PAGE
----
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Peripheral Arterial Disease of the Legs - Symptoms

Many people who have peripheral arterial disease (PAD) don't have symptoms.

If you do have symptoms, you may have a tight, aching, or squeezing pain in your calf, thigh, or buttock. This pain, called intermittent claudication, usually happens after you have walked a certain distance.

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For example, your pain may always start after you have walked a block or two or after a few minutes. The pain goes away if you stop walking. As PAD gets worse, you may have pain in your foot or toe when you aren't walking.

Only about 1 out of 5 people with PAD have intermittent claudication.1

Other symptoms of peripheral arterial disease of the legs may include:

  • Weak or tired legs.
  • Difficulty walking or balancing.
  • Cold and numb feet or toes.
  • Sores that are slow to heal.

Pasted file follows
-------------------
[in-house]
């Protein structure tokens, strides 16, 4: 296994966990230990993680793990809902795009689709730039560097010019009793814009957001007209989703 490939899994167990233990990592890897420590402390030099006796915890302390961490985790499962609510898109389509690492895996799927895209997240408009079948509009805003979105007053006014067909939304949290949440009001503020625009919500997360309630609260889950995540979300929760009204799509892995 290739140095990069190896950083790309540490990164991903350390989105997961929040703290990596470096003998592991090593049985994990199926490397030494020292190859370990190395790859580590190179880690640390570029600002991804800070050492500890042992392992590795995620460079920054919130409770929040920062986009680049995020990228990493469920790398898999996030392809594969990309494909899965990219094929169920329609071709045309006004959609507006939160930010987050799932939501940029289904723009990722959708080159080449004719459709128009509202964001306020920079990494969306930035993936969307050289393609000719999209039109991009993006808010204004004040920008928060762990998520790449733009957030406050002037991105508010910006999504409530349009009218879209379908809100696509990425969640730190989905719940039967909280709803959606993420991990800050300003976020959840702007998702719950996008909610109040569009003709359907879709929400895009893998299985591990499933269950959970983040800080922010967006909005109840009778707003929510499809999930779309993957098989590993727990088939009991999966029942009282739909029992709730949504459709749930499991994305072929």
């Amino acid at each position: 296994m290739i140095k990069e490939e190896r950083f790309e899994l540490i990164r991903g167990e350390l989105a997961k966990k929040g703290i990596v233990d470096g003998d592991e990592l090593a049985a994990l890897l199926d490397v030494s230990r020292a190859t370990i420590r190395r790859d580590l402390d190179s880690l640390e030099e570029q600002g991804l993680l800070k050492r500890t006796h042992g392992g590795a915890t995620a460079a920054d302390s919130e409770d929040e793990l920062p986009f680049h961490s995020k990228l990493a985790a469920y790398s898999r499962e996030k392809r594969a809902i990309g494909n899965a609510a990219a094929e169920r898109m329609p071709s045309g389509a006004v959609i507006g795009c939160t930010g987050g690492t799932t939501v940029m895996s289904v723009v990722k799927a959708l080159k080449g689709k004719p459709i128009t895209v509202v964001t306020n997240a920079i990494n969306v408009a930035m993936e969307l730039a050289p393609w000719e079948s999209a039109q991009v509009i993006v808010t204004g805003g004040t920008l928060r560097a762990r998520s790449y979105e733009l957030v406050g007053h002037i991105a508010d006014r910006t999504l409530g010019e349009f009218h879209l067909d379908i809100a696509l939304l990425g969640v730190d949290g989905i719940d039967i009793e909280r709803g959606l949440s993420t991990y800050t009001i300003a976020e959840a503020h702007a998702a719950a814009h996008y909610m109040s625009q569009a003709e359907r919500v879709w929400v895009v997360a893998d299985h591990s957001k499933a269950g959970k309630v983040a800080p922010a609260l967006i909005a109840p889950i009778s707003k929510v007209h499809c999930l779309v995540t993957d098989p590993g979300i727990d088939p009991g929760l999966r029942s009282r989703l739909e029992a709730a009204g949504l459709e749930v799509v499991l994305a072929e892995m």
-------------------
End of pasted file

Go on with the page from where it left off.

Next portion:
• Foot pain while you are at rest, which means that PAD is getting worse.
  • Erectile dysfunction.
  • Pain in the thighs, hips, and buttocks. These symptoms may be caused by Leriche's syndrome, a type of PAD.

More severe symptoms, such as skin changes on the feet or legs, may be a sign of advanced PAD.

Some people may not report symptoms to their doctors. This may happen in:

  • People who have a high pain tolerance.
  • People who have other health problems such as diabetes with numbness in their legs. This can prevent them from feeling pain.
  • People who never exert themselves long enough for leg pain to start.

Whatever the reason, not reporting symptoms can make it harder for doctors to diagnose the disease.

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WebMD Medical Reference from Healthwise

Last Updated: May 17, 2012
This information is not intended to replace the advice of a doctor. Healthwise disclaims any liability for the decisions you make based on this information.
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